Directed by Julio Medem
Written by Katherine Fugate (dialogue advisor) / Julio Medem
Spain , 2011
You know those perfume ads that feature beautiful people, dramatic music and languid shots of these beautiful people not really doing anything but being terribly seductive? And then at the end, we get in a breathy voice something like “Armani – Desire for Men.” You know exactly what I’m talking about. Well, have you ever seen one of these commercials and thought to yourself “If only this was two hours long instead of just thirty seconds and featured a lot of female full frontal nudity and lesbian sex”? If so, you are going to love this movie or you are filmmaker Julio Medem. Either possibility seems equally improbable to me.
Room in Rome tells the story of two young women, one from Spain, the other from Russia, who have just met and end up in a hotel room in Rome together. What unfolds is a long (long, long, long) night of passion, sex, stories, secrets and lies mixed in with some misplaced humour and irritating art history and geography lessons. Throughout the movie I am wondering, how did this get made? Who read this script and thought, “Sounds great. Let’s make it.” A quick look around the movie theater makes me think I’m not the only one wondering this. I think about it some more. Then it makes sense. I can imagine Julio Medem pitching this to some movie executive only to be interrupted by the executive saying, “You had me at hot, naked lesbians.” I realize I haven’t been paying attention to the film for the last ten minutes. As I focus my mind back onto the screen, nothing has happened. And nothing interesting will happen for the rest of the film.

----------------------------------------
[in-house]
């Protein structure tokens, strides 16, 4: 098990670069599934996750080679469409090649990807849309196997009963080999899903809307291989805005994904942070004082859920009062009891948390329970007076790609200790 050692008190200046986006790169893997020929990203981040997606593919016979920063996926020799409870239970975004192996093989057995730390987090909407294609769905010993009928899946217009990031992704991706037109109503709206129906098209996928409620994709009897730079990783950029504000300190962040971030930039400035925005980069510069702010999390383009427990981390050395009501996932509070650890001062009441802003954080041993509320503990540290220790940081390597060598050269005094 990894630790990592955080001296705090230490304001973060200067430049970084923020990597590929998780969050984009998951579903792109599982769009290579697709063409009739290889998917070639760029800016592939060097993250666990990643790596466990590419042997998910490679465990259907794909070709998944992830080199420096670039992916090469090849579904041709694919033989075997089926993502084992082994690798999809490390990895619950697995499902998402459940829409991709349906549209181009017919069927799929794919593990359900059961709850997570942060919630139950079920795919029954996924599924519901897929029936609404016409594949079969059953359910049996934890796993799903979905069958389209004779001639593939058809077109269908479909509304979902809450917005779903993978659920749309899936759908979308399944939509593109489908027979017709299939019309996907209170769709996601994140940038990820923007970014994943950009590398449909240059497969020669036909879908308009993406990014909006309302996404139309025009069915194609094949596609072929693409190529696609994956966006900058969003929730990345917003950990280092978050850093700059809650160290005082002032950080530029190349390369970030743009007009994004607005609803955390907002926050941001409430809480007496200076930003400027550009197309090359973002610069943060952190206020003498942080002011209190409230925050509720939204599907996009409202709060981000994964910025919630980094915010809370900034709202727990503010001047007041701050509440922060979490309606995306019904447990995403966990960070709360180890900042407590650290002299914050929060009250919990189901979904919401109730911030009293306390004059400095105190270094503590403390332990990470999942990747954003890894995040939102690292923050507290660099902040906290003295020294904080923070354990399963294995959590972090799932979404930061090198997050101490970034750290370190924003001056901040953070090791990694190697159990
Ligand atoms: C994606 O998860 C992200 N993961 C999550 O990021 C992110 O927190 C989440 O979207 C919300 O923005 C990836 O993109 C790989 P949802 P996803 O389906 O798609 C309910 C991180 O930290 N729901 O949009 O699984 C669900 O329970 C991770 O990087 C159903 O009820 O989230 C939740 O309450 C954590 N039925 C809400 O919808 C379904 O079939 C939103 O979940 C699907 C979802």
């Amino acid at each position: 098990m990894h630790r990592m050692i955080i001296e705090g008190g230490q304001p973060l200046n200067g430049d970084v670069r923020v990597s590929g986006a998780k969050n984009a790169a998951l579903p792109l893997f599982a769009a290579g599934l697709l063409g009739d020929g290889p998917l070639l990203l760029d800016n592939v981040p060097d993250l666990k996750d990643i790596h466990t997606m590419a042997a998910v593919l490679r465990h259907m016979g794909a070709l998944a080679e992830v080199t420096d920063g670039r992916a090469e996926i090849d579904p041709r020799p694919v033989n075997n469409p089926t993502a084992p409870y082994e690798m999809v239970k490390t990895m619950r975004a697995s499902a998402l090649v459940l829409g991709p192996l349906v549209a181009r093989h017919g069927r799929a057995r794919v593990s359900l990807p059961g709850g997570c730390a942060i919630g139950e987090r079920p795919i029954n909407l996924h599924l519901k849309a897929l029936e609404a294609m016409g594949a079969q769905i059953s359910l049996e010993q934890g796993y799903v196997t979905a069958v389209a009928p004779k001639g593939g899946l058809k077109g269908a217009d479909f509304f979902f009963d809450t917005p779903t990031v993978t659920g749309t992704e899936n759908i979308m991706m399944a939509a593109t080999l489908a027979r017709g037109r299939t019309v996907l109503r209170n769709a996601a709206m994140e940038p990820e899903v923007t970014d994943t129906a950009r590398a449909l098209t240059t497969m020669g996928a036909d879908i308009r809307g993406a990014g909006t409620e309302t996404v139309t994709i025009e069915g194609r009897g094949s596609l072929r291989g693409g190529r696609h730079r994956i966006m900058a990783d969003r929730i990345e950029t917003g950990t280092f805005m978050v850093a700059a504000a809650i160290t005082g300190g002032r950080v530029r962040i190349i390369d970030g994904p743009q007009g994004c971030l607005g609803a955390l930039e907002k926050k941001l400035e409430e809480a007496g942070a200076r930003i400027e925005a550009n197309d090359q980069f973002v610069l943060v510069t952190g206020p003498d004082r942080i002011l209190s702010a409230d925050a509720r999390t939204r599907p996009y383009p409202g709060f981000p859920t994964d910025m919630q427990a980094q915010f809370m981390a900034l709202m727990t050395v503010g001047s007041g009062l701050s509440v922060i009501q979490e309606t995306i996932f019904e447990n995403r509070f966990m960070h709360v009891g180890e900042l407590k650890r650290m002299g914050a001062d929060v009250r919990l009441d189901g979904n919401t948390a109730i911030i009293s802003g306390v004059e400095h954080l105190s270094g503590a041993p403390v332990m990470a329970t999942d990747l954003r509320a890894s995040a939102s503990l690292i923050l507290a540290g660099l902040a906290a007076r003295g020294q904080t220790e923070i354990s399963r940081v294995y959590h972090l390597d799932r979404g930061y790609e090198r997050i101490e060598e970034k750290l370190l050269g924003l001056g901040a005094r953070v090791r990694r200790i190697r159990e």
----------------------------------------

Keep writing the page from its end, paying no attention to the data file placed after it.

Room in Rome is exactly what I described it as in the first paragraph: it amounts to a long, drawn-out perfume commercials that features two incredibly beautiful women (Elena Anaya and Natasha Yarovenko) but manages to become incredibly boring incredibly fast. It occurs to me that these two actresses are actually very good but even they cannot salvage this thing. Still, they seem to do their best with what they’re given here. Though the film is less than two hours long, when I walked out of the theatre I was somehow convinced that at least three hours must have passed. A look at my watch proved me wrong. As I walked outside, I overheard a snippet of someone else’s conversation about the movie that summed my feelings up perfectly; “Every time I thought the movie was finally ending, they just had sex again and it just kept going.”